The inception of the theory followed after certain psychologists expressed profound limitations of the psychodynamic and behaviorist theories. The limitations of the behaviorist perspective to study the human behavior were that the theory focused on reinforcing the stimulus-response performance and that the theory was hugely dependent on animal research. Humanist psychology faulted the psychodynamic theory in that the latter was deterministic, offering unconscious instinctive and irrational forces that influenced the human behavioral and thought process. Over the 1970s and the 1980s, the humanistic theory of approach to the human behavior expanded tremendously, and its impacts could easily be understood through various ways. The theory presented the users with a broad approach to more efficient methods to enable the professional study and understanding of the human behavior (Fiske, 286). Additionally, the theory offered an increased horizon of the inquiry methods that necessitated the study of the human behavioral aspects. More so, the humanism theory presented a new set of values that would be used to investigate and comprehend the nature of human beings through their behavioral conditions (Fiske, 290).
The central existential operational assumption of the theory is that all the human beings have free will. The free will of the human being under study is termed as a personal agency. Through the personal agency, there is an explanation of the choices we make, the ways we chose to walk and the results and consequences of our actions (Scholl, 315). An additional assumption used to try and understand the human behavior is that people operate through and innate need to be good and makes themselves and the world better. The theory perceives the human being as being noble, together with being optimistic that the human behavior portrays itself in a struggle to overcome despair, pain, and hardships. Self-actualization is a central motive among humans, and the theory expresses that people behave in ways that reflect fulfillment and personal growth. In meaning, every human being thrives on growing psychosomatically and enhancing themselves while seeking satisfaction from life (Scholl, 118). Humanism rejects scientific psychology as a means of comprehending the varied human behaviors. This is because the central factors component to the humanistic theory is the consciousness experiences of the person, which are subjective. Hence, the objective reality has lesser meaning to the person as compared to the subjective perception of the individual towards the world.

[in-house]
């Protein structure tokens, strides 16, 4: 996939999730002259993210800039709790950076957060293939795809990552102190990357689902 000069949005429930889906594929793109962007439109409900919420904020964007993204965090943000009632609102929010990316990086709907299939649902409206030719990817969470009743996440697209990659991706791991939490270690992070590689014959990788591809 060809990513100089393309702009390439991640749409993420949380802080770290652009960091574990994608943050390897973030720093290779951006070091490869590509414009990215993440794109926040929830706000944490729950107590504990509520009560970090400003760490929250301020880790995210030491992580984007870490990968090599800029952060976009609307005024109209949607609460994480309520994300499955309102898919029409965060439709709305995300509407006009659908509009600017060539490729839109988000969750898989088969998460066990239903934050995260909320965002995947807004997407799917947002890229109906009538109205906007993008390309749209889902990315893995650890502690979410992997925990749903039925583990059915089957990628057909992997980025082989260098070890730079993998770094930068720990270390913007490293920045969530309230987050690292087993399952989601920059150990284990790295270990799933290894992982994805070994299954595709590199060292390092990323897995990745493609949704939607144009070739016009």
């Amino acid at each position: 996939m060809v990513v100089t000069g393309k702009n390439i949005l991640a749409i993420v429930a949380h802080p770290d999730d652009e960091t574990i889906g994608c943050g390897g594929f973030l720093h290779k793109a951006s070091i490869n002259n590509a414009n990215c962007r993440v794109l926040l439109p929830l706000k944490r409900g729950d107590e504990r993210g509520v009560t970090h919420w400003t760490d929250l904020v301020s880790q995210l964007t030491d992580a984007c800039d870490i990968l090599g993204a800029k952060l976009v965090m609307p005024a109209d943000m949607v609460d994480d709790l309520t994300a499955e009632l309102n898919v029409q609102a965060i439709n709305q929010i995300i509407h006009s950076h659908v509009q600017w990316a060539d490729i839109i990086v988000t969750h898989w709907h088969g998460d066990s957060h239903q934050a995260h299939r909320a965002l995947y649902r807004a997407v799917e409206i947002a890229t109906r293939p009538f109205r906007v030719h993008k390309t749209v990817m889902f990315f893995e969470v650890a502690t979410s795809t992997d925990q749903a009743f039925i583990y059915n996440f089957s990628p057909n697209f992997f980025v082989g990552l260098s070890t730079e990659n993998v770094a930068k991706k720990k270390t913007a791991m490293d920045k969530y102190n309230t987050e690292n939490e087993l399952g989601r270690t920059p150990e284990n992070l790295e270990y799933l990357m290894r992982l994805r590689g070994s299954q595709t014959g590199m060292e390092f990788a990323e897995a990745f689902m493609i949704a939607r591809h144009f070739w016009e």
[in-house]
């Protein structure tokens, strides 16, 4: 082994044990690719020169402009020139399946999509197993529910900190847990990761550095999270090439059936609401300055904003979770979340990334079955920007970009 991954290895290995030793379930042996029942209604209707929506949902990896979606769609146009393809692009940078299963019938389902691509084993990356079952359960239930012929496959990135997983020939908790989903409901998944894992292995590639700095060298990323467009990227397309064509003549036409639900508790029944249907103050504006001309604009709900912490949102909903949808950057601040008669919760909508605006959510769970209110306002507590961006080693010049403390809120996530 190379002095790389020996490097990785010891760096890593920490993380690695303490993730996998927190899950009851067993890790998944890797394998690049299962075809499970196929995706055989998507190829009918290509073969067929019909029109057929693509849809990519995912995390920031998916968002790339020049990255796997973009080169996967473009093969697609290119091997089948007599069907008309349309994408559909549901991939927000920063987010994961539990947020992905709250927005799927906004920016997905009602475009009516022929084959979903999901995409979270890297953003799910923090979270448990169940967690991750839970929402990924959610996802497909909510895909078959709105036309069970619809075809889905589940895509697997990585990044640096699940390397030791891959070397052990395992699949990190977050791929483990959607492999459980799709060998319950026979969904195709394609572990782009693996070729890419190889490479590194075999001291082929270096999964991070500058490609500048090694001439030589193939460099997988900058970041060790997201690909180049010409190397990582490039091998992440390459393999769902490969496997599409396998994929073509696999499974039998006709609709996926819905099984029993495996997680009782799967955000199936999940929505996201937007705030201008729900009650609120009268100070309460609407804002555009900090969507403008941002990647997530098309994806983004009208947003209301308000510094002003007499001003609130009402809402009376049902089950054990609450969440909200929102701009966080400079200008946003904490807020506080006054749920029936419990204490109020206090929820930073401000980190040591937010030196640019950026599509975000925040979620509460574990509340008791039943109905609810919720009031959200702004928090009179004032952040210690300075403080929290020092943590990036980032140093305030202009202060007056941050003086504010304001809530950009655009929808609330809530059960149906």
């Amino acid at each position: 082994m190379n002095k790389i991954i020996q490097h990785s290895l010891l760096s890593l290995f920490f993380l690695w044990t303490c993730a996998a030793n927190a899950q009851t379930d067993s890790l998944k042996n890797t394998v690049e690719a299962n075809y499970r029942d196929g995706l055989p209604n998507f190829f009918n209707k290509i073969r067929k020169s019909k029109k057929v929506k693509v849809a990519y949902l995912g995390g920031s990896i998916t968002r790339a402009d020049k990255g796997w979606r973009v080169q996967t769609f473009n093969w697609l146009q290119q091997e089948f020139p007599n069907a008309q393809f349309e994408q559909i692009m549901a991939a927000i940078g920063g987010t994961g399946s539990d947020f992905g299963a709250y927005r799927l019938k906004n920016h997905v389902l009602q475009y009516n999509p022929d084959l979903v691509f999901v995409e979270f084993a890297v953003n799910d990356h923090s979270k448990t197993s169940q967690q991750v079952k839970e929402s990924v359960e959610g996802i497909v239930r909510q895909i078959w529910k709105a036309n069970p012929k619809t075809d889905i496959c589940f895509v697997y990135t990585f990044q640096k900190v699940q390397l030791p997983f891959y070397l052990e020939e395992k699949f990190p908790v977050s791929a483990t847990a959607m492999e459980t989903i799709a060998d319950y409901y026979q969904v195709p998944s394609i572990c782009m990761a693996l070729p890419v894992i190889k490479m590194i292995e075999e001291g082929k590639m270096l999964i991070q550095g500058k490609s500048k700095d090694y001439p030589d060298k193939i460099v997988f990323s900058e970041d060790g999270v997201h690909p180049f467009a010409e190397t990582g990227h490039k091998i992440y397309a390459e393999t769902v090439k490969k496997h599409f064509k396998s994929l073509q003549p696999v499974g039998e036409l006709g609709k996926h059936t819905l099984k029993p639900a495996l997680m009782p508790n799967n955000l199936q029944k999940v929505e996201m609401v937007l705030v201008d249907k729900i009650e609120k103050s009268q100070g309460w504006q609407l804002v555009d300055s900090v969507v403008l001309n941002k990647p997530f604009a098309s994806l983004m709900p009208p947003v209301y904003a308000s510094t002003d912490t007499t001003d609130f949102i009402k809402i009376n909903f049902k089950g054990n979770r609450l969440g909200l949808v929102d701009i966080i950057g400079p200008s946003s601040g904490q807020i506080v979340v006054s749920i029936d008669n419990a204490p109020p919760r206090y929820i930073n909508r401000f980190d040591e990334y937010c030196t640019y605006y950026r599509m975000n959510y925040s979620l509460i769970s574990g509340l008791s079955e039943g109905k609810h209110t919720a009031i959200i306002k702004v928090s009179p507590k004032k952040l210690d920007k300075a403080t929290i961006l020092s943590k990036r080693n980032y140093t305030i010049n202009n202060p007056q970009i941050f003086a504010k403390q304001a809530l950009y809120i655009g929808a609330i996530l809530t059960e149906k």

Darren is a mellow guy and loved by everyone, which is why when he is arrested for destroying property and injuring people in a mob, his family and friends are surprised. Explain his behavior.
To all people, Darren is a darling, and his behavior is the best example there is, at least according to his family and friends. The family would never associate Darren with property destruction and human injuries at a mob. To them, their Darren is incapable of such violence, let alone mob engagements. Using the humanistic theory to approach Darren’s behavior, there is the unseen need of self-actualization in Darren that no one in his family and friends circle can recognize. He has perfected the outward expression as being lovable and mellow for the outward appearance. To the family and friends, there is the satisfaction that Darren is most content as being mellow; hence, the easy interpretation that he is lovable and incapable of harming anyone or destroying property. However, the humanistic approach focuses also on the perception of the individual portraying the specific behavior. Darren participated in the mob activity as a directive towards self-actualization. His quest to seek what he feels he is missing from his life drove him to the mob. By engaging in the mob, he thought he would seek that missing link he feels would lead to self- satisfaction. Understanding that Darren is not content with being mellow and lovable to the family and friends may be imperative especially to the family to come to terms with Darren’s behavior. His behavior models a distraught reaction to the world, subjecting himself in activities that he feels will avail him the needed satisfaction.